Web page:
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Let’s study ‘harmful and painful legacy’ of slavery and look at reparations, Booker says

Should the U.S. compensate Black Americans for generations of slavery and discrimination? That was the subject of a House Judiciary subcommittee hearing Wednesday of a bill introduced by Democrats U.S. Sen. Cory Booker of New Jersey and Rep. Sheila Jackson Lee of Texas to form a commission to investigate the history of slavery and the ongoing discrimination against Blacks. “An important step towards addressing systemic racism and white supremacy is to examine the harmful and painful legacy of the institution of slavery,” Booker said.
“More must be done to atone for the harm inflicted upon African Americans for generations due to slavery and institutionalized discriminatory policies. Bringing together the best minds to study the issue and propose solutions that will help right the scales of past harms against African Americans is necessary for us to fully achieve our nation’s strength and possibility.” The idea of such a study drew support from President Joe Biden on Wednesday. “He certainly would support a study of reparations, and we understand that we don’t need a study to take action, right now, on systemic racism,” White House press secretary Jen Psaki said during her daily briefing. “So he wants to take actions within his own government in the meantime.”.
At the hearing, Kamm Howard, co-chair of the National Coalition of Blacks for Reparations in America, said such assistance was long overdue. He said that Blacks supported and fought for the Union Army during the Civil war and then last November, “with our overwhelming vote for the Democratic Party, again saved America from white nationalist hatred and destruction.”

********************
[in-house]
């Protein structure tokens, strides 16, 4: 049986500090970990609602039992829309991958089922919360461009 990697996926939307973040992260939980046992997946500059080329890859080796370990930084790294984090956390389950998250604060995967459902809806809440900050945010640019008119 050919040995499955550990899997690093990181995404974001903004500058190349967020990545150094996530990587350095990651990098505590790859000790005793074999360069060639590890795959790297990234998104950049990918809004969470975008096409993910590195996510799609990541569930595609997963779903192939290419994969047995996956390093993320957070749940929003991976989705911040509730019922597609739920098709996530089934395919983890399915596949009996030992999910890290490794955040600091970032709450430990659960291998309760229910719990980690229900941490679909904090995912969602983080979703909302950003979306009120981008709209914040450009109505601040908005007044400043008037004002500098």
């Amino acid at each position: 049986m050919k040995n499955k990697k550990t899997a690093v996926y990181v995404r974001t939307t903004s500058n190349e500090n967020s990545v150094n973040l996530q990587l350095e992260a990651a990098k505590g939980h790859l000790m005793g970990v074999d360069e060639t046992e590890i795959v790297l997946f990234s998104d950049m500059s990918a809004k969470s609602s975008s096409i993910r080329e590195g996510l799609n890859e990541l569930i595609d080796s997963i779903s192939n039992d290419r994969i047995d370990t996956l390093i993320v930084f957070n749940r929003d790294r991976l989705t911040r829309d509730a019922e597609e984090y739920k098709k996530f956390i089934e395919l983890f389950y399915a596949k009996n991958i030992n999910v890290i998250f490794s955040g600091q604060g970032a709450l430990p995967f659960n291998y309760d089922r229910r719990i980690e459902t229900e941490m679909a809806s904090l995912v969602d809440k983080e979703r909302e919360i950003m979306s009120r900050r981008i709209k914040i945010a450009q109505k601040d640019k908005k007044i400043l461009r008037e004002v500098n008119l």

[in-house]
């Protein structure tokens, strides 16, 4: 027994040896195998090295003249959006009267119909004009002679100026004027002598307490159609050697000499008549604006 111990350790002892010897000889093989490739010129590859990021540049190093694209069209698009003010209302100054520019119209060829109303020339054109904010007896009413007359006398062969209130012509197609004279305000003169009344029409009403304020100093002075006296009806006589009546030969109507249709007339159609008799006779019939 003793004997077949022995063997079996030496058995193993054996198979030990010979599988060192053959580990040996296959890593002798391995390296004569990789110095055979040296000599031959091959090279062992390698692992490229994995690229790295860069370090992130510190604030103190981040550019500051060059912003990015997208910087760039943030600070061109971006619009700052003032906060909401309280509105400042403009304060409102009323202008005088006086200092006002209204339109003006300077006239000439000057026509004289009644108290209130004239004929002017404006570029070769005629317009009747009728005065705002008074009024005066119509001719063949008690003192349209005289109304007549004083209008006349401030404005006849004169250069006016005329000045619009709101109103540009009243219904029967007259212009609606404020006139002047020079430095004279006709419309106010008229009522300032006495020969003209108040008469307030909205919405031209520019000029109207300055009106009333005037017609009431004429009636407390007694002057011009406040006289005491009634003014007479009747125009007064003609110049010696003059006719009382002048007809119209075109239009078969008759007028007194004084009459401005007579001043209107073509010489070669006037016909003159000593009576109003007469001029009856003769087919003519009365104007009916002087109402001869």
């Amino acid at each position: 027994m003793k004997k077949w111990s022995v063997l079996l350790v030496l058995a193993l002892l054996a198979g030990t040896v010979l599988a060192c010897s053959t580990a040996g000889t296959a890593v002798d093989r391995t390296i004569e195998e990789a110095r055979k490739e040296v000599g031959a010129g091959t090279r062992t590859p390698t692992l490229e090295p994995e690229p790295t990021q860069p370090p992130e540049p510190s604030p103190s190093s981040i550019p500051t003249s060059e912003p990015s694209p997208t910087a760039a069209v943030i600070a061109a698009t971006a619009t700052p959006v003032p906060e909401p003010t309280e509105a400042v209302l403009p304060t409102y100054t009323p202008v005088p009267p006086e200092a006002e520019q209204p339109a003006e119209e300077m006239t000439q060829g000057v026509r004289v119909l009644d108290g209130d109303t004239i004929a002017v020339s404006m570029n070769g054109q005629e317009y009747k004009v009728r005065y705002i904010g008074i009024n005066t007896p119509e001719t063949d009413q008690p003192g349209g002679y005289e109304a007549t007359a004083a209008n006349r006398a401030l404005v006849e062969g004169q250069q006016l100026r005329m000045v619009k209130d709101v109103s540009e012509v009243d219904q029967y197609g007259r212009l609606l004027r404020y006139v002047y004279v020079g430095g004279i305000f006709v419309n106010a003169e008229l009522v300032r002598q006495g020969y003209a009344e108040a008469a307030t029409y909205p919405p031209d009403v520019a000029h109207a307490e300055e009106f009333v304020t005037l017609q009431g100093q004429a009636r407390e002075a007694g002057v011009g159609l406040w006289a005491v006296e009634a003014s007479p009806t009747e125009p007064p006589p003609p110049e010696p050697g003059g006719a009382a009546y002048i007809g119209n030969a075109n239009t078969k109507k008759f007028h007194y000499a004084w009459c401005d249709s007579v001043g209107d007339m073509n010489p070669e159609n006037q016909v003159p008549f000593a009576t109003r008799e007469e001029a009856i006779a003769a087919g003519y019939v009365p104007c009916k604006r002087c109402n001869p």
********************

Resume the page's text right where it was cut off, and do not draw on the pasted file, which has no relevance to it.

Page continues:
“The highest standard of reparations is needed to adequately address over 400 years of atrocities and compounded and concretized injuries that this community endures,” he said. “No quick fix, no singular action or tweak here or there in existing policy will do. America must engage in full reparations.” But Hershel Walker, the star running back who once played for Donald Trump’s New Jersey Generals, rejected the idea. “If you want to help any race, give them an education that helps to incentivize through opportunities with responsibility, which helps generations in the future,” he said. “If reparation is a fee to be paid that correct the offer sins of slave owners by taking from a non-guilty party, it will only create division with the different races, which I feel continue to tell us we are African American rather then just an American.”

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